Skip Ribbon Commands
Skip to main content

Wound Care and Scar Management

Wound Care and Scar Management - What it is

Wound Care and Scar Management - Symptoms

Wound Care and Scar Management - How to prevent?

Wound Care and Scar Management - Causes and Risk Factors

Wound Care and Scar Management - Diagnosis

Wound Care and Scar Management - Treatments

An acute wound is an injury to the skin that occurs suddenly, rather than over a period of time. Acute wounds can occur anywhere on the body and vary from superficial scratches to deep wounds that damage deeper structures such as blood vessels, nerves, muscle or tendons. They include injuries such as cuts (lacerations), scrapes (abrasions), bites, puncture wounds and burns.

Minor acute wounds can be treated at home with general first aid principles. These include:

  • Washing and disinfecting the wound early to remove all dirt and debris
  • Applying direct pressure to stop bleeding
  • Applying ice for bruising or swelling
  • Wrapping the wound with a sterile dressing or bandage
  • Elevation of the affected body part to control swelling

However, you should see a doctor if your wound is large, long or deep, or if the bleeding does not stop on its own. You should also visit the doctor if you are uncertain about how to look after your wound. Good wound care is important to speed up wound healing and prevent complications such as infection and poor scarring.

Your doctor will evaluate your wound and determine whether there are any associated injuries of the deeper structures. Depending on the nature and severity of your injury, you may require:

  • Cleaning of the wound under local or general anaesthesia
  • Removal of embedded foreign material
  • Repair of cut structures
  • Repair of broken bones (fracture fixation)
  • Regular wound dressings until the wound heals naturally (healing by secondary intention)

Painkillers and antibiotics are generally prescribed to control the pain and prevent or treat infection. Your doctor will give you follow-up appointments to monitor the progress of your wound to ensure that it heals well.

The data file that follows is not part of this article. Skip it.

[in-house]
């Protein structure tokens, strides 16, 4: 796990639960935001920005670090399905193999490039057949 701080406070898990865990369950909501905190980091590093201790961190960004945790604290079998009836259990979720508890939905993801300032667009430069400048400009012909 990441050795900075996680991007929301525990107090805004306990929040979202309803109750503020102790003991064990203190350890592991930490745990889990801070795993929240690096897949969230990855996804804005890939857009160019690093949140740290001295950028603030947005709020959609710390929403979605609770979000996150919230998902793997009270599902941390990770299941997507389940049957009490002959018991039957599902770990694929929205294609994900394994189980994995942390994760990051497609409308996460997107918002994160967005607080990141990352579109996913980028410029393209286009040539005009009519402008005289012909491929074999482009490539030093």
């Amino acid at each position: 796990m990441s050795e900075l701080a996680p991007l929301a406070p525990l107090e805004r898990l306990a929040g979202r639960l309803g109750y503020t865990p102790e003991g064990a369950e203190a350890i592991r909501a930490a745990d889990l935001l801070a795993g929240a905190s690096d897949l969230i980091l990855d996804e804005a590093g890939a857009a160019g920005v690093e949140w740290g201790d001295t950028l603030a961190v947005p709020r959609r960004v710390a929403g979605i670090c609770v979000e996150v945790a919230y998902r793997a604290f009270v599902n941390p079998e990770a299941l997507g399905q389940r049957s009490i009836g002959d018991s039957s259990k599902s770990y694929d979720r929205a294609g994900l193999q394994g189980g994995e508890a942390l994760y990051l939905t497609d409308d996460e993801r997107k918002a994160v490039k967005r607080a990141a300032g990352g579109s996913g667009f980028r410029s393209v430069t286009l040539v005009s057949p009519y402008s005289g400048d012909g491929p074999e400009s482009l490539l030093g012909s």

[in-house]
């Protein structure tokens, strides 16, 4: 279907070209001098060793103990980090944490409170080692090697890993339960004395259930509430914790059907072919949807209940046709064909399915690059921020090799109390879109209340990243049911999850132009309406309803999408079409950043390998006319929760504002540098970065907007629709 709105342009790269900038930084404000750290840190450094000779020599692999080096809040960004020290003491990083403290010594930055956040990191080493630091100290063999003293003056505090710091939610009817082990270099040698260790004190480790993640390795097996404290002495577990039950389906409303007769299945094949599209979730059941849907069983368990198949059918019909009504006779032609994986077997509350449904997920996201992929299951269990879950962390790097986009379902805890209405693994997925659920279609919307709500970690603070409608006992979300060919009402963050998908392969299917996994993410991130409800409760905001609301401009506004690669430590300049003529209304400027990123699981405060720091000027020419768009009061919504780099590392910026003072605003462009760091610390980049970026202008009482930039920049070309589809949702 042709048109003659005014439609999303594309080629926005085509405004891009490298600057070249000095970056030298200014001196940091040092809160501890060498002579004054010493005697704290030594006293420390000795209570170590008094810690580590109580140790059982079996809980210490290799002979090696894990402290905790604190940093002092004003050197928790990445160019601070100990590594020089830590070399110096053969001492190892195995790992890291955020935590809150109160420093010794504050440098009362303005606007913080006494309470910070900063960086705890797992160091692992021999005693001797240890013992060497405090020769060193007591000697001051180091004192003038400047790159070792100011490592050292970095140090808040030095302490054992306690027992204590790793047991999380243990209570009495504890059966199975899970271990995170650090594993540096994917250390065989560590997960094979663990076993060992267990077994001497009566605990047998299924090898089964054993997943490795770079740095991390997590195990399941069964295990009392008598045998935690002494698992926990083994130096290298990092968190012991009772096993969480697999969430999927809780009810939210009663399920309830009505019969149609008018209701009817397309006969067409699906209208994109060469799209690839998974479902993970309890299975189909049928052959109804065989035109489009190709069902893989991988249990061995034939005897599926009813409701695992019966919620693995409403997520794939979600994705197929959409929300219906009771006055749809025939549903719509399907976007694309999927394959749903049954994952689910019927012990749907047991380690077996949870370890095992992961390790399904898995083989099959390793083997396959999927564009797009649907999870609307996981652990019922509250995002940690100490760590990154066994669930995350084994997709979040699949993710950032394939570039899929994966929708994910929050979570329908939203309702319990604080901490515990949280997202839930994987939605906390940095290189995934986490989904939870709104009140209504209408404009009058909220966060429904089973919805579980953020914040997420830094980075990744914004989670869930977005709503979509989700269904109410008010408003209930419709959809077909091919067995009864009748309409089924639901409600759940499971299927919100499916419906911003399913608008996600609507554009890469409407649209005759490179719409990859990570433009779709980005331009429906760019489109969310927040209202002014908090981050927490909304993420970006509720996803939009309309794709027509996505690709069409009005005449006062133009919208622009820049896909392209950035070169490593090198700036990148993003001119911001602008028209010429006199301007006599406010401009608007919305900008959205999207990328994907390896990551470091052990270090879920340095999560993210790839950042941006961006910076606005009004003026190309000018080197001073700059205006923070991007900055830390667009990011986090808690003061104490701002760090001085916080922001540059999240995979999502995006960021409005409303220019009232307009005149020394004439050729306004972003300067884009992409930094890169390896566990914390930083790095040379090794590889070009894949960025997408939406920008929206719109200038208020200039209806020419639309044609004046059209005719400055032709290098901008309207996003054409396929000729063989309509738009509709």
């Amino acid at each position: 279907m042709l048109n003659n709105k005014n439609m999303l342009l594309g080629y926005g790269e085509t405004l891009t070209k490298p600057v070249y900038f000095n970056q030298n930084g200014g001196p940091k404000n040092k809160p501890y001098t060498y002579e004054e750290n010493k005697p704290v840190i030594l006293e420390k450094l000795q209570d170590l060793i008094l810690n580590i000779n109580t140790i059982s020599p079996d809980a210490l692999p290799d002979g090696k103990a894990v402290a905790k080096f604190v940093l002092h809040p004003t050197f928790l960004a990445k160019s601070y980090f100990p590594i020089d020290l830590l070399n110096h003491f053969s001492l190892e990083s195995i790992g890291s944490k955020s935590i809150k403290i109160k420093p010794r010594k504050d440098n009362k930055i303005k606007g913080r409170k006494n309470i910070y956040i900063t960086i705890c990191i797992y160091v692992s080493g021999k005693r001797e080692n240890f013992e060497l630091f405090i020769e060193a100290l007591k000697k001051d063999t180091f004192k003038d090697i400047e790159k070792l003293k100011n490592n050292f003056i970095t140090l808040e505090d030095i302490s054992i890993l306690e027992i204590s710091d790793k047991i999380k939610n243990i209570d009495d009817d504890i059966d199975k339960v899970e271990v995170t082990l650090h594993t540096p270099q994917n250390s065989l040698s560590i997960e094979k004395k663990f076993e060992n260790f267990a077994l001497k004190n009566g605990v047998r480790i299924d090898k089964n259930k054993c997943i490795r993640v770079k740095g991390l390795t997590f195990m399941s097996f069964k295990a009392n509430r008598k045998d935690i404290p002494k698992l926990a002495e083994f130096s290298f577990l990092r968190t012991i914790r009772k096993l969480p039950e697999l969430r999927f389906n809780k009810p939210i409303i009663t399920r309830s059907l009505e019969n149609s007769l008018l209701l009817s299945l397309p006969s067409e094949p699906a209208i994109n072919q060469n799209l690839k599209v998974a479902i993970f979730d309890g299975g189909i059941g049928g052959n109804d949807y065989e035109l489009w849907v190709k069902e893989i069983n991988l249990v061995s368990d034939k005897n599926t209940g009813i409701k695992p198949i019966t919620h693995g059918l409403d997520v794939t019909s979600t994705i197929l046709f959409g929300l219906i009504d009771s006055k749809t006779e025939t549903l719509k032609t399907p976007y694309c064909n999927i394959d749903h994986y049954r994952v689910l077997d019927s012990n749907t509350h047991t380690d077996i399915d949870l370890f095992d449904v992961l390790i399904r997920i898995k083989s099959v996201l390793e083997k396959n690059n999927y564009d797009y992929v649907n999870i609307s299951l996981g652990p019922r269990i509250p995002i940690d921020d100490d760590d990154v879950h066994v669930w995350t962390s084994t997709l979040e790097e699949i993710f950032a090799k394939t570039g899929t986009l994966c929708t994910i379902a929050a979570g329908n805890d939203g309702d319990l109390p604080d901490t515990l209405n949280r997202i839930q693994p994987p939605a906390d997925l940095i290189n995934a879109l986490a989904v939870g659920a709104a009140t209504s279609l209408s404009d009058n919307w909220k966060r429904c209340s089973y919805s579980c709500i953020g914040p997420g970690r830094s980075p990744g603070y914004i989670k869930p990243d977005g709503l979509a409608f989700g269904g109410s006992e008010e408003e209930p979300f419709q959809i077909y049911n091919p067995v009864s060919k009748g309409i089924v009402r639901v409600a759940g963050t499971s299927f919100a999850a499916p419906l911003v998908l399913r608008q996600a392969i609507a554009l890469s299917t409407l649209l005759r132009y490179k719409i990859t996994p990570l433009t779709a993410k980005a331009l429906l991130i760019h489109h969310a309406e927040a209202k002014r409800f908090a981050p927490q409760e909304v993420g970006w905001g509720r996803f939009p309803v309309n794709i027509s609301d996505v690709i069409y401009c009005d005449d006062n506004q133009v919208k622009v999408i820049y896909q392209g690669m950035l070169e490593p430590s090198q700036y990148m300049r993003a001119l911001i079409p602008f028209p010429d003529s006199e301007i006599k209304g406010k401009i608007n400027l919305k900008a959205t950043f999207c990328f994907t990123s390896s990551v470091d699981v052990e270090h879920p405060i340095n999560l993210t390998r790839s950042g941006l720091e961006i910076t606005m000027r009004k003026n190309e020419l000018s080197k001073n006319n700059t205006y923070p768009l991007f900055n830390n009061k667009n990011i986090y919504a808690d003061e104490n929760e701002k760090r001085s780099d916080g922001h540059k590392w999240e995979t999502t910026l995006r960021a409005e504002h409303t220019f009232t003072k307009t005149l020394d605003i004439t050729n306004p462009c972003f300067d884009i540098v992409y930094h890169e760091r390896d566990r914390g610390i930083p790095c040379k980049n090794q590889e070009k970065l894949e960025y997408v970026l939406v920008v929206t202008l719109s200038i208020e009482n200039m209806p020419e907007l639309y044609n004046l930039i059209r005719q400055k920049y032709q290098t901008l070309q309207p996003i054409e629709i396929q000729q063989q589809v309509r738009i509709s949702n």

A chronic wound is a wound is slow to heal or has failed to heal after several months. Examples include diabetic ulcers, venous and arterial ulcers of the leg, and pressure ulcers. Some of these wounds may never heal without specialist intervention. Early review by a specialist team is therefore important to correct risk factors and optimise wound healing conditions.

Risk factors
Risk factors for poor wound healing include:

  • Poor blood supply
  • Poorly-controlled diabetes
  • Infection
  • Poor nutrition
  • Pressure injury from friction and immobility
  • Poor immunity
  • Smoking

A specialist review can determine if you have any of the above risk factors and recommend the appropriate steps to correct these problems in order to optimise the wound healing environment.

Depending on the cause and condition of your wound, your plastic surgeon may recommend one of more of the following interventions:

  • Antibiotics
  • Negative pressure wound therapy
  • Specialised wound care products
  • Hyperbaric oxygen therapySurgery to clean up the wound under local or general anaesthesia
  • Reconstructive surgery: for example, transfer of a flap (a thick piece of flesh containing skin, fat and/or muscle) to fill up the wound cavity with healthy tissue which has better wound healing potential

After you have recovered from your injury, you may be concerned about scarring, especially if you were wounded on a prominent part of your body such as your face.  Unfortunately, scar formation is the body’s normal response to damage and is thus inevitable after any form of injury. However, proper scar treatment can help the scar to heal such that it is as inconspicuous as possible. Things that can improve your scar outcome include:

  • Good wound healing without complications such as infection
  • Avoiding exposure of early scars to the sun to reduce hyperpigmentation
  • Pressure therapy such as scar massage and compression bandaging
  • Topical medication such as silicone gel or sheets
  • Lasers (Lasers -> hyperlink)
  • Injection of medication into the scar such as steroids
  • Surgery

Some of the above measures are also appropriate to treat old scars that you may have such as acne scars, or keloids.

It is good to consult a plastic surgeon early if you have a scar that you are worried about as better outcomes may be achieved with earlier intervention.

Wound Care and Scar Management - Preparing for surgery

Wound Care and Scar Management - Post-surgery care

Wound Care and Scar Management - Other Information

The information provided is not intended as medical advice. Terms of use. Information provided by SingHealth

Discover articles,videos, and guides afrom Singhealth's resources across the web. These information are collated, making healthy living much easier for everyone.